Here's some exhibitions to check out this First Friday. For full listings, see our galleries round-up.
Pattee Canyon Ladies Salon
"Studies of the Figure"
Brunswick Gallery, 223 N. Railroad St.
(Friday-Saturday, Sept. 6-7, Monday, Sept. 9)
This group of veteran artists is marking 30 years of meeting regularly to make art based on the female figure, a practice they developed to create alternatives to the male gaze that has dominated production of such images in the art world for so many years.
The artists are Nancy Erickson, Stephanie Frostad, Kristi Hager, Becki Johnson, Beth Lo, Shari Montana, Leslie Van Stavern Millar and Janet Whaley, and the media range from oils to ceramics and prints.
The Brunswick, 223 N. Railroad St., is only open during select time periods: Friday Sept. 6, 5-8 p.m.; Saturday, Sept. 7, 10 a.m.- 4 p.m.; Monday Sept. 9, 2-6 p.m.
"Some Assembly Required"
Clay Studio of Missoula, 1106 Hawthorne St.
This Pocatello, Idaho-based artist's functional works have a certain retro, space-age look, with a bright palette and funky shapes. In his artist statement, he cites a desire to create comfort via nostalgia, form, color and references to childhood and toys. The shapes, with repeated, raised dots (colorful ones, too) and "exaggerated pillow forms" draw the user in. (After all, you're supposed to use them.)
The show is on view through Sept. 27. The opening exhibition is 5:30-9 p.m.
Last chance for some big exhibitions
Missoula Art Museum, 220 N. Pattee St.
The MAM's big summer shows are coming down soon, so it's the last opportunity for a few of them if you're only out on First Fridays.
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The museum's largest space has been home to "Border Cantos / Sonic Border," a traveling show by photographer Richard Misrach and sculptor Guillermo Galindo. Misrach drove the U.S.-Mexico border, shooting haunting images that allude to the often-dangerous migration that people undertake to cross into the United States. His collaborator Galindo crafted musical instrument sculptures that have a likewise visual and aural weight, alluding to the people and issues without directly showing them. Misrach will be on hand on Friday to sign copies of their book on the project.
For fans of 1960s abstract art, the most noteworthy show might be "In Praise of Folly: Five Artists After Philip Guston." The MAM is showing one of his pieces on loan, and challenged five artists (Adrian Arleo, John Buck, Richard Notkin, Jaune Quick-to-See Smith and Jay Schmidt) to respond to its artistic and political undertones.
Upstairs, former Missoulian photographer Linda Thompson's "Emigrant Memoir" explores a different kind of migration to a different part of the world. With photographs, family images and multi-media installations, she explores her parents' moves back and forth from the United States to Sweden, a journey that she has likewise taken with her own family.
In Frost Gallery, Madison, Wisconsin printmaker John Hitchcock is showing prints — and a soundscape recorded with his band — that touch on issues of his Cherokee ancestors and upbringing with German heritage, steeped in American culture.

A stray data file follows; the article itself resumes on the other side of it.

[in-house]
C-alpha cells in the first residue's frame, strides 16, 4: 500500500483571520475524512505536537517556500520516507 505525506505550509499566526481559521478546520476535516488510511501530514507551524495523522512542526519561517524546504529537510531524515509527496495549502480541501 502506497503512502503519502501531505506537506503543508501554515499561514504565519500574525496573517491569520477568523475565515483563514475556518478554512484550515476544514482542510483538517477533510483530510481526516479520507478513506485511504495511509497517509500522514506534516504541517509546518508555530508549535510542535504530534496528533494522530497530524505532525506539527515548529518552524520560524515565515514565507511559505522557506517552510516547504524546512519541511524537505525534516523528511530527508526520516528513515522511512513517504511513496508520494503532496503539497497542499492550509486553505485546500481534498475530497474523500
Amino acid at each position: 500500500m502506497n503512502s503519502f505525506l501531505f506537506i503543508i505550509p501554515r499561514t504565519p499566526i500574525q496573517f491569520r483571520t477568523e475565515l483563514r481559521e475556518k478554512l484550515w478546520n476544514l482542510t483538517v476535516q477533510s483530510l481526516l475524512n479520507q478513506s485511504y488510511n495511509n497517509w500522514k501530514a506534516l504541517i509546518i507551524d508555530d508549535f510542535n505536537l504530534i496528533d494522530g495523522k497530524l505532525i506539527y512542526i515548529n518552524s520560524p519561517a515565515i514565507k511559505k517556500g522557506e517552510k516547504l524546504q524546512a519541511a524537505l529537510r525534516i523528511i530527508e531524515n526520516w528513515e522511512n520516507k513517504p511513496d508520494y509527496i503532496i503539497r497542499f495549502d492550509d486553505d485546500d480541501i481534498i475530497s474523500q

The MAM's First Friday hours run till 8 p.m. Normal hours are Tuesday-Saturday, 10 a.m. to 5 p.m.
'Impressions' printmaking show
A cross-section of the state's printmaking community can give some insight into the medium's possibilities, whether artists are interested in the landscape (Gesine Janzen), the figure (Scot Herries, James Todd), or putting text right on the wall (Elizabeth Dove). The full list includes James Bailey, Jason Clark, Dan DeGrandpre, Claire Emery, Frank Finley, Bev Beck Glueckert, David Miles, Katie S. Machain and Doug Turman. The show closes on Sept. 21.
FrontierSpace, West Pine Street
FrontierSpace, the gallery in the alley between Sushi Hana and Thomas Meagher Bar on West Pine Street.
The semester has started at the University of Montana, and with it a new round of exhibitions at FrontierSpace. The gallery is run by rotating a set of UM students, usually MFAs, but is not explicitly affiliated with the art program.
As such, the art, often by visiting creators, pushes in noncommercial directions more often than not in a way that galleries might not.
This month’s show, “Bad Skin,” is a collaborative effort between Torey Akers, Ciara Newton and Ana Hansa-Ogren. In their artist statement, they say that these pieces (drawings, sculptures, paintings and video work) ask questions about contemporary art, such as work that is diverse and queer.
“Whether devotional or irreverent, the pieces in ‘Bad Skin’ shy away from tokenistic art lexis is favor of something weirder, wilder and more relevant to the thorny desires and theoretical pitfalls of lived experience, however stupid, sloppy or shameful,” it says, promising work that’s funny and crass.
The gallery is open on First Fridays only, between 5-9 p.m.